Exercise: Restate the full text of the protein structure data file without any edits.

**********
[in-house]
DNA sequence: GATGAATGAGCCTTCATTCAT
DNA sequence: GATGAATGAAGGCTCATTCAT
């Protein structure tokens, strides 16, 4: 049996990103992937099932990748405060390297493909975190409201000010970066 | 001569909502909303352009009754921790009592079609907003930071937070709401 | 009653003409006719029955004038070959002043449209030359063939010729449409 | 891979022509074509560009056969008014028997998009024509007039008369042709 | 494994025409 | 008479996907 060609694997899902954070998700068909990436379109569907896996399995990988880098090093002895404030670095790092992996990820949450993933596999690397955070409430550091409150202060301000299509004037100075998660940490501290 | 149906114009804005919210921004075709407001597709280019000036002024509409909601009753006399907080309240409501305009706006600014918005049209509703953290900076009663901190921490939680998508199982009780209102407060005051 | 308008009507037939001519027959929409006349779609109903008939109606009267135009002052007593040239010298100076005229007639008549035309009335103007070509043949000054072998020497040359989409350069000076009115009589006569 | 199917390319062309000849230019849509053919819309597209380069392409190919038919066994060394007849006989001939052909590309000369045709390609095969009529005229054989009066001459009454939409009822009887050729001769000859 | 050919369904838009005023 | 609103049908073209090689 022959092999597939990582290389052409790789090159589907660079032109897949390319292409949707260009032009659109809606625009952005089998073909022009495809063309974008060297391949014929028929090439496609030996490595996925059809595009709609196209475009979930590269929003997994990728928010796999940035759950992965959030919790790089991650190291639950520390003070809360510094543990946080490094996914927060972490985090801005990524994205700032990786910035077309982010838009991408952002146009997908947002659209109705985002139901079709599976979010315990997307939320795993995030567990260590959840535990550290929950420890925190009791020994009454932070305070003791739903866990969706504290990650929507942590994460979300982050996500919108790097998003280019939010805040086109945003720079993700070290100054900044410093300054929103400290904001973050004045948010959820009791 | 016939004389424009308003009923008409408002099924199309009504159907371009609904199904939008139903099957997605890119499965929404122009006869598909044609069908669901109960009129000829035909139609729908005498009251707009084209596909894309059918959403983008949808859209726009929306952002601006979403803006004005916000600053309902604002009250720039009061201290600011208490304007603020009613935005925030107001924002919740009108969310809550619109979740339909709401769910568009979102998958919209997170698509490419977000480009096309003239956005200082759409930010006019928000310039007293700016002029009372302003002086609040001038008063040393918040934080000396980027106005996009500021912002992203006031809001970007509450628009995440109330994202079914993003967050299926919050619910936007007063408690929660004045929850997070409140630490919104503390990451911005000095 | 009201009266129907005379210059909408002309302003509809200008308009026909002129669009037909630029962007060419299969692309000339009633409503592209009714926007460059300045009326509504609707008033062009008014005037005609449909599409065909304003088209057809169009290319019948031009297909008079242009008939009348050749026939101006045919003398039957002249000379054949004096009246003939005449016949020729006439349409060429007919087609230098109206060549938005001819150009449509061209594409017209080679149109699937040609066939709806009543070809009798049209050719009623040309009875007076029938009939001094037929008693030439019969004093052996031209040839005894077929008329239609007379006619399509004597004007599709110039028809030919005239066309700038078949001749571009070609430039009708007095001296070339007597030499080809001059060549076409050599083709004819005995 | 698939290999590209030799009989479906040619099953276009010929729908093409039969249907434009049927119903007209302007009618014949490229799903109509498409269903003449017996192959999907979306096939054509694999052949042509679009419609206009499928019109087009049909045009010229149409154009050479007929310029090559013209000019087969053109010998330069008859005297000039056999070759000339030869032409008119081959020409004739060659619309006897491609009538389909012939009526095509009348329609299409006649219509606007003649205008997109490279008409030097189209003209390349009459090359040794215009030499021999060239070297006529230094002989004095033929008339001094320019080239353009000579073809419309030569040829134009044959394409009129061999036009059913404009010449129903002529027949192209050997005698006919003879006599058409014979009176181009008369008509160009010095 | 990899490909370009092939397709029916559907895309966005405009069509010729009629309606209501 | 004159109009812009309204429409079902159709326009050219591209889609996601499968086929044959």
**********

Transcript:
[in-house]
DNA sequence: GATGAATGAGCCTTCATTCAT
DNA sequence: GATGAATGAAGGCTCATTCAT
């Protein structure tokens, strides 16, 4: 049996990103992937099932990748405060390297493909975190409201000010970066 | 001569909502909303352009009754921790009592079609907003930071937070709401 | 009653003409006719029955004038070959002043449209030359063939010729449409 | 891979022509074509560009056969008014028997998009024509007039008369042709 | 494994025409 | 008479996907 060609694997899902954070998700068909990436379109569907896996399995990988880098090093002895404030670095790092992996990820949450993933596999690397955070409430550091409150202060301000299509004037100075998660940490501290 | 149906114009804005919210921004075709407001597709280019000036002024509409909601009753006399907080309240409501305009706006600014918005049209509703953290900076009663901190921490939680998508199982009780209102407060005051 | 308008009507037939001519027959929409006349779609109903008939109606009267135009002052007593040239010298100076005229007639008549035309009335103007070509043949000054072998020497040359989409350069000076009115009589006569 | 199917390319062309000849230019849509053919819309597209380069392409190919038919066994060394007849006989001939052909590309000369045709390609095969009529005229054989009066001459009454939409009822009887050729001769000859 | 050919369904838009005023 | 609103049908073209090689 022959092999597939990582290389052409790789090159589907660079032109897949390319292409949707260009032009659109809606625009952005089998073909022009495809063309974008060297391949014929028929090439496609030996490595996925059809595009709609196209475009979930590269929003997994990728928010796999940035759950992965959030919790790089991650190291639950520390003070809360510094543990946080490094996914927060972490985090801005990524994205700032990786910035077309982010838009991408952002146009997908947002659209109705985002139901079709599976979010315990997307939320795993995030567990260590959840535990550290929950420890925190009791020994009454932070305070003791739903866990969706504290990650929507942590994460979300982050996500919108790097998003280019939010805040086109945003720079993700070290100054900044410093300054929103400290904001973050004045948010959820009791 | 016939004389424009308003009923008409408002099924199309009504159907371009609904199904939008139903099957997605890119499965929404122009006869598909044609069908669901109960009129000829035909139609729908005498009251707009084209596909894309059918959403983008949808859209726009929306952002601006979403803006004005916000600053309902604002009250720039009061201290600011208490304007603020009613935005925030107001924002919740009108969310809550619109979740339909709401769910568009979102998958919209997170698509490419977000480009096309003239956005200082759409930010006019928000310039007293700016002029009372302003002086609040001038008063040393918040934080000396980027106005996009500021912002992203006031809001970007509450628009995440109330994202079914993003967050299926919050619910936007007063408690929660004045929850997070409140630490919104503390990451911005000095 | 009201009266129907005379210059909408002309302003509809200008308009026909002129669009037909630029962007060419299969692309000339009633409503592209009714926007460059300045009326509504609707008033062009008014005037005609449909599409065909304003088209057809169009290319019948031009297909008079242009008939009348050749026939101006045919003398039957002249000379054949004096009246003939005449016949020729006439349409060429007919087609230098109206060549938005001819150009449509061209594409017209080679149109699937040609066939709806009543070809009798049209050719009623040309009875007076029938009939001094037929008693030439019969004093052996031209040839005894077929008329239609007379006619399509004597004007599709110039028809030919005239066309700038078949001749571009070609430039009708007095001296070339007597030499080809001059060549076409050599083709004819005995 | 698939290999590209030799009989479906040619099953276009010929729908093409039969249907434009049927119903007209302007009618014949490229799903109509498409269903003449017996192959999907979306096939054509694999052949042509679009419609206009499928019109087009049909045009010229149409154009050479007929310029090559013209000019087969053109010998330069008859005297000039056999070759000339030869032409008119081959020409004739060659619309006897491609009538389909012939009526095509009348329609299409006649219509606007003649205008997109490279008409030097189209003209390349009459090359040794215009030499021999060239070297006529230094002989004095033929008339001094320019080239353009000579073809419309030569040829134009044959394409009129061999036009059913404009010449129903002529027949192209050997005698006919003879006599058409014979009176181009008369008509160009010095 | 990899490909370009092939397709029916559907895309966005405009069509010729009629309606209501 | 004159109009812009309204429409079902159709326009050219591209889609996601499968086929044959």